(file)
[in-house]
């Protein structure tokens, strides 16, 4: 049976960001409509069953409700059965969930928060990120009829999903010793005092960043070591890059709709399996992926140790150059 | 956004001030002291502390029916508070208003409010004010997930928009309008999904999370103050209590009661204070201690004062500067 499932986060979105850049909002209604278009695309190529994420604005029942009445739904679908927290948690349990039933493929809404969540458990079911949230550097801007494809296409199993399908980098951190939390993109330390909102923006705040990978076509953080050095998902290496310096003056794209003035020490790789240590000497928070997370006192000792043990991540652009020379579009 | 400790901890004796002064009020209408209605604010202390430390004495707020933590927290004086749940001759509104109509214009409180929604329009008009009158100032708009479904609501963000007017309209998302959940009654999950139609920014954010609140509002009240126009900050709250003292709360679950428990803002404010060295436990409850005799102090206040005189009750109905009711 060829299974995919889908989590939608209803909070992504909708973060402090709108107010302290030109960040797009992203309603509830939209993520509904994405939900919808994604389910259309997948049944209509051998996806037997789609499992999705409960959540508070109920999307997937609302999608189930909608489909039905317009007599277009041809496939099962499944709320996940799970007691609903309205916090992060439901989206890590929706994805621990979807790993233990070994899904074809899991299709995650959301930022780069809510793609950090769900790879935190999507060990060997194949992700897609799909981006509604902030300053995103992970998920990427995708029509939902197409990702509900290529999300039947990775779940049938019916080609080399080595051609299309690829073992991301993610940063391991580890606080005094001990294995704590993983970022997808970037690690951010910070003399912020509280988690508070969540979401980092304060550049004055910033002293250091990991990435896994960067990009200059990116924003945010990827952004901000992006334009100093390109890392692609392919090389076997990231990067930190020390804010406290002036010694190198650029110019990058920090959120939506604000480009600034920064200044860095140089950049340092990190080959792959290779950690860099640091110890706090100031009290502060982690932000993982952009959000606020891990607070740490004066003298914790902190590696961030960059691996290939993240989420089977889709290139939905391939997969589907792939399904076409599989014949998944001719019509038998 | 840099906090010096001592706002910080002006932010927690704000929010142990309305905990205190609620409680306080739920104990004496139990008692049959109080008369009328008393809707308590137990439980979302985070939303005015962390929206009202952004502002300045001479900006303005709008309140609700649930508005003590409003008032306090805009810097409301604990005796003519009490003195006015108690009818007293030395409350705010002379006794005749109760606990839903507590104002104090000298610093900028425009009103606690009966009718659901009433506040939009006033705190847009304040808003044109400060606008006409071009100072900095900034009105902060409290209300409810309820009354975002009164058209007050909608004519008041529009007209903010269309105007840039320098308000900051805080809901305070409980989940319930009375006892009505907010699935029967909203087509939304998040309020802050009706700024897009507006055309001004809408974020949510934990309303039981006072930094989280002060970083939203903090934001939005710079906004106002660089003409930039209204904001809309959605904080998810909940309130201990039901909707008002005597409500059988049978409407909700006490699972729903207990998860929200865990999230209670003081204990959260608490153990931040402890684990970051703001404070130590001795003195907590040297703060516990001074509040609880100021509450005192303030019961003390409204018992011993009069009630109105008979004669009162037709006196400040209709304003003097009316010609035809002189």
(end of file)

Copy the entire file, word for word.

[in-house]
């Protein structure tokens, strides 16, 4: 049976960001409509069953409700059965969930928060990120009829999903010793005092960043070591890059709709399996992926140790150059 | 956004001030002291502390029916508070208003409010004010997930928009309008999904999370103050209590009661204070201690004062500067 499932986060979105850049909002209604278009695309190529994420604005029942009445739904679908927290948690349990039933493929809404969540458990079911949230550097801007494809296409199993399908980098951190939390993109330390909102923006705040990978076509953080050095998902290496310096003056794209003035020490790789240590000497928070997370006192000792043990991540652009020379579009 | 400790901890004796002064009020209408209605604010202390430390004495707020933590927290004086749940001759509104109509214009409180929604329009008009009158100032708009479904609501963000007017309209998302959940009654999950139609920014954010609140509002009240126009900050709250003292709360679950428990803002404010060295436990409850005799102090206040005189009750109905009711 060829299974995919889908989590939608209803909070992504909708973060402090709108107010302290030109960040797009992203309603509830939209993520509904994405939900919808994604389910259309997948049944209509051998996806037997789609499992999705409960959540508070109920999307997937609302999608189930909608489909039905317009007599277009041809496939099962499944709320996940799970007691609903309205916090992060439901989206890590929706994805621990979807790993233990070994899904074809899991299709995650959301930022780069809510793609950090769900790879935190999507060990060997194949992700897609799909981006509604902030300053995103992970998920990427995708029509939902197409990702509900290529999300039947990775779940049938019916080609080399080595051609299309690829073992991301993610940063391991580890606080005094001990294995704590993983970022997808970037690690951010910070003399912020509280988690508070969540979401980092304060550049004055910033002293250091990991990435896994960067990009200059990116924003945010990827952004901000992006334009100093390109890392692609392919090389076997990231990067930190020390804010406290002036010694190198650029110019990058920090959120939506604000480009600034920064200044860095140089950049340092990190080959792959290779950690860099640091110890706090100031009290502060982690932000993982952009959000606020891990607070740490004066003298914790902190590696961030960059691996290939993240989420089977889709290139939905391939997969589907792939399904076409599989014949998944001719019509038998 | 840099906090010096001592706002910080002006932010927690704000929010142990309305905990205190609620409680306080739920104990004496139990008692049959109080008369009328008393809707308590137990439980979302985070939303005015962390929206009202952004502002300045001479900006303005709008309140609700649930508005003590409003008032306090805009810097409301604990005796003519009490003195006015108690009818007293030395409350705010002379006794005749109760606990839903507590104002104090000298610093900028425009009103606690009966009718659901009433506040939009006033705190847009304040808003044109400060606008006409071009100072900095900034009105902060409290209300409810309820009354975002009164058209007050909608004519008041529009007209903010269309105007840039320098308000900051805080809901305070409980989940319930009375006892009505907010699935029967909203087509939304998040309020802050009706700024897009507006055309001004809408974020949510934990309303039981006072930094989280002060970083939203903090934001939005710079906004106002660089003409930039209204904001809309959605904080998810909940309130201990039901909707008002005597409500059988049978409407909700006490699972729903207990998860929200865990999230209670003081204990959260608490153990931040402890684990970051703001404070130590001795003195907590040297703060516990001074509040609880100021509450005192303030019961003390409204018992011993009069009630109105008979004669009162037709006196400040209709304003003097009316010609035809002189």